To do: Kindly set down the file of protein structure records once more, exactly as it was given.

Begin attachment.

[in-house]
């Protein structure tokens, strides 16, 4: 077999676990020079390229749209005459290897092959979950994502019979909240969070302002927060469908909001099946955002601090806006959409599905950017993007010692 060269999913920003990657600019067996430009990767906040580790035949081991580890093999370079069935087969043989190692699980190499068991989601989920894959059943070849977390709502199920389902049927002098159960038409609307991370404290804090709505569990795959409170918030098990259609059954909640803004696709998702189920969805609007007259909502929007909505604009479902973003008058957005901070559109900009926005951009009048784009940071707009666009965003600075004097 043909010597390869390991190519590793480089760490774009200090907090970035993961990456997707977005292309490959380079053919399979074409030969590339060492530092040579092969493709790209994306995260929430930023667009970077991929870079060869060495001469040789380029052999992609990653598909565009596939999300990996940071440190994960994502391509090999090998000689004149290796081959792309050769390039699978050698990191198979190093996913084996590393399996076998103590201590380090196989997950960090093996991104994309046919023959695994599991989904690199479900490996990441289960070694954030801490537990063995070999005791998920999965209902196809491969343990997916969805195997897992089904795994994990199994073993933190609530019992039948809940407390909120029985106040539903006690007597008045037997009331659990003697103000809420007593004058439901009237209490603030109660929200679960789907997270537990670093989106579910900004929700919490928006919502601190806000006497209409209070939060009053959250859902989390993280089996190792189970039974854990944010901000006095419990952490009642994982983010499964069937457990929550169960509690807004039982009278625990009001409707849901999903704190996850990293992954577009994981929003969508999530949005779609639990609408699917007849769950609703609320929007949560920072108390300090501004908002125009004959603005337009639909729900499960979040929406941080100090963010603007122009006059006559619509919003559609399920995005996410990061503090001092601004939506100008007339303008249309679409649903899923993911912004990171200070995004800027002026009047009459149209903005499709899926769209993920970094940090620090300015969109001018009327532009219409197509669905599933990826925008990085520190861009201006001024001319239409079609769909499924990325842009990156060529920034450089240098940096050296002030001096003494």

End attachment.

[in-house]
């Protein structure tokens, strides 16, 4: 077999676990020079390229749209005459290897092959979950994502019979909240969070302002927060469908909001099946955002601090806006959409599905950017993007010692 060269999913920003990657600019067996430009990767906040580790035949081991580890093999370079069935087969043989190692699980190499068991989601989920894959059943070849977390709502199920389902049927002098159960038409609307991370404290804090709505569990795959409170918030098990259609059954909640803004696709998702189920969805609007007259909502929007909505604009479902973003008058957005901070559109900009926005951009009048784009940071707009666009965003600075004097 043909010597390869390991190519590793480089760490774009200090907090970035993961990456997707977005292309490959380079053919399979074409030969590339060492530092040579092969493709790209994306995260929430930023667009970077991929870079060869060495001469040789380029052999992609990653598909565009596939999300990996940071440190994960994502391509090999090998000689004149290796081959792309050769390039699978050698990191198979190093996913084996590393399996076998103590201590380090196989997950960090093996991104994309046919023959695994599991989904690199479900490996990441289960070694954030801490537990063995070999005791998920999965209902196809491969343990997916969805195997897992089904795994994990199994073993933190609530019992039948809940407390909120029985106040539903006690007597008045037997009331659990003697103000809420007593004058439901009237209490603030109660929200679960789907997270537990670093989106579910900004929700919490928006919502601190806000006497209409209070939060009053959250859902989390993280089996190792189970039974854990944010901000006095419990952490009642994982983010499964069937457990929550169960509690807004039982009278625990009001409707849901999903704190996850990293992954577009994981929003969508999530949005779609639990609408699917007849769950609703609320929007949560920072108390300090501004908002125009004959603005337009639909729900499960979040929406941080100090963010603007122009006059006559619509919003559609399920995005996410990061503090001092601004939506100008007339303008249309679409649903899923993911912004990171200070995004800027002026009047009459149209903005499709899926769209993920970094940090620090300015969109001018009327532009219409197509669905599933990826925008990085520190861009201006001024001319239409079609769909499924990325842009990156060529920034450089240098940096050296002030001096003494």